San Luis Coastal school district will be hit hard by loss of Diablo Canyon tax revenue
Publish Date: 7/9/2016
Author: Stephanie Finucane
Publication: The Tribune
For an example of how Diablo Canyon tax dollars have helped the community, look no further than the San Luis Coastal Unified School District.
The district receives $9.5 million per year in taxes from PG&E, which is about 11 percent of its total revenue.
Compared to other local districts, San Luis Coastal has been able to pay teachers more, maintain smaller classes and offer more elective courses and special programs. But without Diablo dollars, the district may go from being one of the wealthiest in the area to one of the poorest.
Superintendent Eric Prater is not sure of all the implications yet — he’s waiting for projected property tax estimates from PG&E — but he warns there will be cuts and said closing schools may be “in the cards.” That will depend in part on whether enrollment drops as families leave when Diablo Canyon ramps down.
The district, which serves about 7,500 students, has been setting money aside in anticipation of a possible closure — it has an unencumbered reserve of about $14 million — but that won’t make up for the loss of Diablo dollars.
“The reserve is just going to allow us to have cash to pay our employees while we make the necessary reductions. It will be fairly draconian,” Prater said.
San Luis Coastal has faced serious financial problems before; Diablo Canyon tax revenue hasn’t provided total immunity. During the recession years, the district trimmed millions of dollars from its annual budgets; in 2013 alone, the district cut $4.3 million and eliminated 40 positions.
Still, San Luis Coastal typically has been able to spend substantially more per student — nearly $3,000 more in 2014-15 — than San Luis Obispo County’s other large districts.
Again, that’s thanks to Diablo Canyon. The nuclear power plant has generated so much income that it has made sense for San Luis Coastal to rely on property taxes for the bulk of its support — a funding mechanism known as “basic aid” — rather than depend on the state for school funding.
In a post-Diablo economy, the district will most likely have to drop out of basic aid, Prater said, and rely on the state’s Local Control Funding Formula, which doles out money based on enrollment and demographics.
If that happens, San Luis Coastal will lose its financial advantage. The formula the state follows provides more funding to schools that have high concentrations of students who are classified as “high needs,” a category that includes English learners, low-income students, homeless students and children in foster care. Based on its current population, San Luis Coastal won’t qualify for that concentration funding.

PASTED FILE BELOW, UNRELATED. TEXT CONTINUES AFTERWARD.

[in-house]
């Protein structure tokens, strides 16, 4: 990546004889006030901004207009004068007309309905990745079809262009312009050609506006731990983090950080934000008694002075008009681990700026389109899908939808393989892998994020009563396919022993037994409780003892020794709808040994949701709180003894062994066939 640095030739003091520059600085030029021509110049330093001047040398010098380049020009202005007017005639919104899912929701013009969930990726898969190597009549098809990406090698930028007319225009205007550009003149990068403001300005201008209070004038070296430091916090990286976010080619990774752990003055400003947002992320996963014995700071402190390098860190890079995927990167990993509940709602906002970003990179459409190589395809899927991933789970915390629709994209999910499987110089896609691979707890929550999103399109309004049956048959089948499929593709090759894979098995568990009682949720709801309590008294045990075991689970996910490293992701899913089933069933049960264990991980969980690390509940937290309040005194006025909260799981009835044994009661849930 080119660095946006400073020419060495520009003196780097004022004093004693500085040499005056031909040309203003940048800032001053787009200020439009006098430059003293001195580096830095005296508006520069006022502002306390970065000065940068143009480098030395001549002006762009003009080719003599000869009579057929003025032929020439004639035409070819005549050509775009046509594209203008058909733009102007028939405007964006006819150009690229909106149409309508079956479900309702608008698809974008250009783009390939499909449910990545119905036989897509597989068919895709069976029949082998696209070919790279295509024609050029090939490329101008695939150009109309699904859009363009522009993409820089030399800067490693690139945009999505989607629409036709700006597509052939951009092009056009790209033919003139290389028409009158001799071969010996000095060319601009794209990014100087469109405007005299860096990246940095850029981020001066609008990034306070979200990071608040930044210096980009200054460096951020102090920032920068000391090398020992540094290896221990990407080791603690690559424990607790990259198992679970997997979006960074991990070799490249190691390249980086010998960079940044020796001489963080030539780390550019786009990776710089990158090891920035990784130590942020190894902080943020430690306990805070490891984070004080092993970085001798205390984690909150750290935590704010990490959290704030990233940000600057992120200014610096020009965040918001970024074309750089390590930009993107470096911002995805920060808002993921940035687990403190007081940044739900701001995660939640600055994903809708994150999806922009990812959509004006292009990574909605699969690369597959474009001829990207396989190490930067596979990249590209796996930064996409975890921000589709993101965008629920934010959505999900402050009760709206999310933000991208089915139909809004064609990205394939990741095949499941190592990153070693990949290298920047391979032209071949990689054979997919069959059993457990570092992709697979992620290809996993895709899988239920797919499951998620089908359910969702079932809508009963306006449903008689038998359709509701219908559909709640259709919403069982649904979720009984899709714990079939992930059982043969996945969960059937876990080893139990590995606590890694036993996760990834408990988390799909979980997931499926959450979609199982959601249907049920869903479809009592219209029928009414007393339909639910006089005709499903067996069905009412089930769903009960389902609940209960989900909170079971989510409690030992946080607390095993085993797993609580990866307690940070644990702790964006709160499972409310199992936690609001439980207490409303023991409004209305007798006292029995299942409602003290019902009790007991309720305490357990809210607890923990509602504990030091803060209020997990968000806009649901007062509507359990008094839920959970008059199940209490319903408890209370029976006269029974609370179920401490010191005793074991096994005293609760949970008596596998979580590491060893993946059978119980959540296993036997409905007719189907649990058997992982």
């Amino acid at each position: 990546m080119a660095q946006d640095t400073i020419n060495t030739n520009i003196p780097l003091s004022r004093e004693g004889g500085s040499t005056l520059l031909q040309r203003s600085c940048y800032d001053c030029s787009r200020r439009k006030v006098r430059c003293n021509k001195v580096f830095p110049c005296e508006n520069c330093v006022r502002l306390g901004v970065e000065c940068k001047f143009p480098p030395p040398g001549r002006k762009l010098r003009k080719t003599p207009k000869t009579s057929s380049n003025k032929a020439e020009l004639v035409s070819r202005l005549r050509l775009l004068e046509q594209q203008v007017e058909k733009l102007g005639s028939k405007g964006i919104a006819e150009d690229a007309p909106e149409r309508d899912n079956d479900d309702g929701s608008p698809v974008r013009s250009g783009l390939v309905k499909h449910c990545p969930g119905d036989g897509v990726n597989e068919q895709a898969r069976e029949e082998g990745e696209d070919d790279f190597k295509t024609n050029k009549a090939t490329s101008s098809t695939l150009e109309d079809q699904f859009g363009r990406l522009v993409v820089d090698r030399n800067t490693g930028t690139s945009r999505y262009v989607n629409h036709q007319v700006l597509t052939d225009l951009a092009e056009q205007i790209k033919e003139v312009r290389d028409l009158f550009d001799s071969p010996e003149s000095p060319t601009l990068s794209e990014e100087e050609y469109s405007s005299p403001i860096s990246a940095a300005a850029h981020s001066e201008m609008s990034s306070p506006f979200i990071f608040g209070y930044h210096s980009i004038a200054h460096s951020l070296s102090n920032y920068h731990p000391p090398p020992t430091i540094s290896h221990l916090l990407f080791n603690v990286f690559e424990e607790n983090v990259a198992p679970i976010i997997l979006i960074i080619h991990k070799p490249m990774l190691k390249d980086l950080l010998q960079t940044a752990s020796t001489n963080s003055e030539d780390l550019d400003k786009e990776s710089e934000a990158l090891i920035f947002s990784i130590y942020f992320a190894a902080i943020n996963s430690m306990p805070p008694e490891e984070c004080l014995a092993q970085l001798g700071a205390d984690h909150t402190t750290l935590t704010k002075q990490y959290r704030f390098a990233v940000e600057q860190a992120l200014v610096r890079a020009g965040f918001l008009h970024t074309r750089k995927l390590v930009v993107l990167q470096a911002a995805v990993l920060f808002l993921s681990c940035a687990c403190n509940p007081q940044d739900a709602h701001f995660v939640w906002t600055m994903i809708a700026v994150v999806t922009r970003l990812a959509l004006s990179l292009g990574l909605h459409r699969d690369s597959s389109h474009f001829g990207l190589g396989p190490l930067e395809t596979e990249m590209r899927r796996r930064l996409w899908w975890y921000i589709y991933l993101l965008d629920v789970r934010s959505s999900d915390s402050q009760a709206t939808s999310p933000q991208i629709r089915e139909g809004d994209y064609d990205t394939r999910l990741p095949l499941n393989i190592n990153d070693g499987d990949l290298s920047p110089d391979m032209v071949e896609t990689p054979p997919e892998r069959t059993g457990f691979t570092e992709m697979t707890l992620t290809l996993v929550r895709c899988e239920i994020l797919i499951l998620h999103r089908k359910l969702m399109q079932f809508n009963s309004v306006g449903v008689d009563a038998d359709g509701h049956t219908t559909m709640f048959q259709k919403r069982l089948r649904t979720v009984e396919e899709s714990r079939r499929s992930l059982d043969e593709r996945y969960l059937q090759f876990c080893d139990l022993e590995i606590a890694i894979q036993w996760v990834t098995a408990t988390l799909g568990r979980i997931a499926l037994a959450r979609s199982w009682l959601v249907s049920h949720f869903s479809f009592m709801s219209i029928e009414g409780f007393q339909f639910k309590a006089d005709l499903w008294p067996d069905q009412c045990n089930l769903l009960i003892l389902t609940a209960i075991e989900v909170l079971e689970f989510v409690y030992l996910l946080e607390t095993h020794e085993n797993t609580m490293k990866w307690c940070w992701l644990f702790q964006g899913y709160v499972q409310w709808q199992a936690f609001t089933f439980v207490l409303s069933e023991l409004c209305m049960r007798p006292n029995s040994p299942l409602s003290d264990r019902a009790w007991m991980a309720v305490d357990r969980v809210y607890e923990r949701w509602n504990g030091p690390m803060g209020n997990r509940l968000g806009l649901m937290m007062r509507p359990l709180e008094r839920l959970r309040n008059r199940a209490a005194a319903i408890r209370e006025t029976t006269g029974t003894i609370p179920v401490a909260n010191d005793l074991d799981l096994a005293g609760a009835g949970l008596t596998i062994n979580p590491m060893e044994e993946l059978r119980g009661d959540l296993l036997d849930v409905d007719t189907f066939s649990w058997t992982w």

Unless demographics change markedly between now and 2025, the district stands to lose as much as $11 million per year under the Local Control Funding Formula, according to Prater.
He’ll be briefing the school board on the implications of Diablo’s closure at a daylong workshop Tuesday. No decisions will be made, but the board may give direction to district administrators. Items up for discussion Tuesday include:
▪ Switching from basic aid to the state funding formula.
▪ Personnel implications, including staff reductions and layoff lists.
▪ Assessing program needs, including instructional coaching, counseling, adult school, Family Resource Centers, mental health contracts and field trips.
▪ Facilities, including repurposing, closing, or selling sites.
▪ Revenue enhancement options, including a parcel tax and programs aimed at boosting enrollment.
Until now, there’s been little financial incentive for the district to increase enrollment because its funding is based on property taxes rather than on average daily attendance. The district typically hasn’t objected when students have petitioned to transfer to other districts, nor has it made efforts to attract students from outside the district.
That will likely change.
“We approve transfers to other districts but typically deny transfers into our district, and that will actually be reversed in a world without basic aid,” Prater said.
Read more here: http://www.sanluisobispo.com/news/local/article88740912.html#storylink=cpy
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